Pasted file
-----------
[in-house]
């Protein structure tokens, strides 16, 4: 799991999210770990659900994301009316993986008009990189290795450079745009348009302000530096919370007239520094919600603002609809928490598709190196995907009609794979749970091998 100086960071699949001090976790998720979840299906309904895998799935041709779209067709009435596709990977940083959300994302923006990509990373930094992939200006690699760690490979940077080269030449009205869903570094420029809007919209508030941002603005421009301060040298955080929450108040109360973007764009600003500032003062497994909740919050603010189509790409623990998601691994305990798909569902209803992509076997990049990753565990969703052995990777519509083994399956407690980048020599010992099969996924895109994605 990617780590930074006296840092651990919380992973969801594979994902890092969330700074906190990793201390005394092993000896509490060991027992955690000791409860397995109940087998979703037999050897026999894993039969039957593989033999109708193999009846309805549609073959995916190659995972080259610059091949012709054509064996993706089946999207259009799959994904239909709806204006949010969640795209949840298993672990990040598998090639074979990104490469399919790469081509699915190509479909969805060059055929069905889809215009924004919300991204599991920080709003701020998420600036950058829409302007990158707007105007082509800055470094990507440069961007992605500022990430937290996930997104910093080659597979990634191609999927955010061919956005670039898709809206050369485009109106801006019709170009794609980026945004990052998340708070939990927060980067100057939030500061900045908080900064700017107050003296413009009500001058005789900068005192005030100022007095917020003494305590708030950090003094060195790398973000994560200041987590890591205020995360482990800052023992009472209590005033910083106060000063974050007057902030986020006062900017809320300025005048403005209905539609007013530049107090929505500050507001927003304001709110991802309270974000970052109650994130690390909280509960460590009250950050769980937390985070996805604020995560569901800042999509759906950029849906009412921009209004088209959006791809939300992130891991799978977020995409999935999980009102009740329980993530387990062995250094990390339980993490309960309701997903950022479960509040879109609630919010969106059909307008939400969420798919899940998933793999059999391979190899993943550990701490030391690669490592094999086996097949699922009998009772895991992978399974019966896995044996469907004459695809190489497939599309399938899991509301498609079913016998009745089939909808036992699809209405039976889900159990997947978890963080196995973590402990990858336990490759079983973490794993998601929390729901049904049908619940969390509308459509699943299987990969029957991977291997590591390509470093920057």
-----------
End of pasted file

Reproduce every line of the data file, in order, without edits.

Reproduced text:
[in-house]
């Protein structure tokens, strides 16, 4: 799991999210770990659900994301009316993986008009990189290795450079745009348009302000530096919370007239520094919600603002609809928490598709190196995907009609794979749970091998 100086960071699949001090976790998720979840299906309904895998799935041709779209067709009435596709990977940083959300994302923006990509990373930094992939200006690699760690490979940077080269030449009205869903570094420029809007919209508030941002603005421009301060040298955080929450108040109360973007764009600003500032003062497994909740919050603010189509790409623990998601691994305990798909569902209803992509076997990049990753565990969703052995990777519509083994399956407690980048020599010992099969996924895109994605 990617780590930074006296840092651990919380992973969801594979994902890092969330700074906190990793201390005394092993000896509490060991027992955690000791409860397995109940087998979703037999050897026999894993039969039957593989033999109708193999009846309805549609073959995916190659995972080259610059091949012709054509064996993706089946999207259009799959994904239909709806204006949010969640795209949840298993672990990040598998090639074979990104490469399919790469081509699915190509479909969805060059055929069905889809215009924004919300991204599991920080709003701020998420600036950058829409302007990158707007105007082509800055470094990507440069961007992605500022990430937290996930997104910093080659597979990634191609999927955010061919956005670039898709809206050369485009109106801006019709170009794609980026945004990052998340708070939990927060980067100057939030500061900045908080900064700017107050003296413009009500001058005789900068005192005030100022007095917020003494305590708030950090003094060195790398973000994560200041987590890591205020995360482990800052023992009472209590005033910083106060000063974050007057902030986020006062900017809320300025005048403005209905539609007013530049107090929505500050507001927003304001709110991802309270974000970052109650994130690390909280509960460590009250950050769980937390985070996805604020995560569901800042999509759906950029849906009412921009209004088209959006791809939300992130891991799978977020995409999935999980009102009740329980993530387990062995250094990390339980993490309960309701997903950022479960509040879109609630919010969106059909307008939400969420798919899940998933793999059999391979190899993943550990701490030391690669490592094999086996097949699922009998009772895991992978399974019966896995044996469907004459695809190489497939599309399938899991509301498609079913016998009745089939909808036992699809209405039976889900159990997947978890963080196995973590402990990858336990490759079983973490794993998601929390729901049904049908619940969390509308459509699943299987990969029957991977291997590591390509470093920057």